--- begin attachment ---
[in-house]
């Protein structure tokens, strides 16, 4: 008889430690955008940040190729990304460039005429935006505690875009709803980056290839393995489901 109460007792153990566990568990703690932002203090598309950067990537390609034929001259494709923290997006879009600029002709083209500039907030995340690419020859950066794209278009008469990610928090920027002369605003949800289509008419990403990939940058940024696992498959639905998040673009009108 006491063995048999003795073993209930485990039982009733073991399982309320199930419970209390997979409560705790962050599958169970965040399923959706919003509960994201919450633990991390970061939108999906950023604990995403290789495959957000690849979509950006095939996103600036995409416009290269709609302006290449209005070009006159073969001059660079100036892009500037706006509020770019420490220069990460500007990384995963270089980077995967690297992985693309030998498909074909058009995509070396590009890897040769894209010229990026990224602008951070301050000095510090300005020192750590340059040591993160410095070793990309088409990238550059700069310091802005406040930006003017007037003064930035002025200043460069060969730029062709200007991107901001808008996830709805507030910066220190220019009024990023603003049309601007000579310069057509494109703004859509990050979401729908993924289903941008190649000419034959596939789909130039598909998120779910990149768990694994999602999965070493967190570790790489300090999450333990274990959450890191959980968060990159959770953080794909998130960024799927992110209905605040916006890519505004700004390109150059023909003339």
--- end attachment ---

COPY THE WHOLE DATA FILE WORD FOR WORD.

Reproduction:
[in-house]
């Protein structure tokens, strides 16, 4: 008889430690955008940040190729990304460039005429935006505690875009709803980056290839393995489901 109460007792153990566990568990703690932002203090598309950067990537390609034929001259494709923290997006879009600029002709083209500039907030995340690419020859950066794209278009008469990610928090920027002369605003949800289509008419990403990939940058940024696992498959639905998040673009009108 006491063995048999003795073993209930485990039982009733073991399982309320199930419970209390997979409560705790962050599958169970965040399923959706919003509960994201919450633990991390970061939108999906950023604990995403290789495959957000690849979509950006095939996103600036995409416009290269709609302006290449209005070009006159073969001059660079100036892009500037706006509020770019420490220069990460500007990384995963270089980077995967690297992985693309030998498909074909058009995509070396590009890897040769894209010229990026990224602008951070301050000095510090300005020192750590340059040591993160410095070793990309088409990238550059700069310091802005406040930006003017007037003064930035002025200043460069060969730029062709200007991107901001808008996830709805507030910066220190220019009024990023603003049309601007000579310069057509494109703004859509990050979401729908993924289903941008190649000419034959596939789909130039598909998120779910990149768990694994999602999965070493967190570790790489300090999450333990274990959450890191959980968060990159959770953080794909998130960024799927992110209905605040916006890519505004700004390109150059023909003339």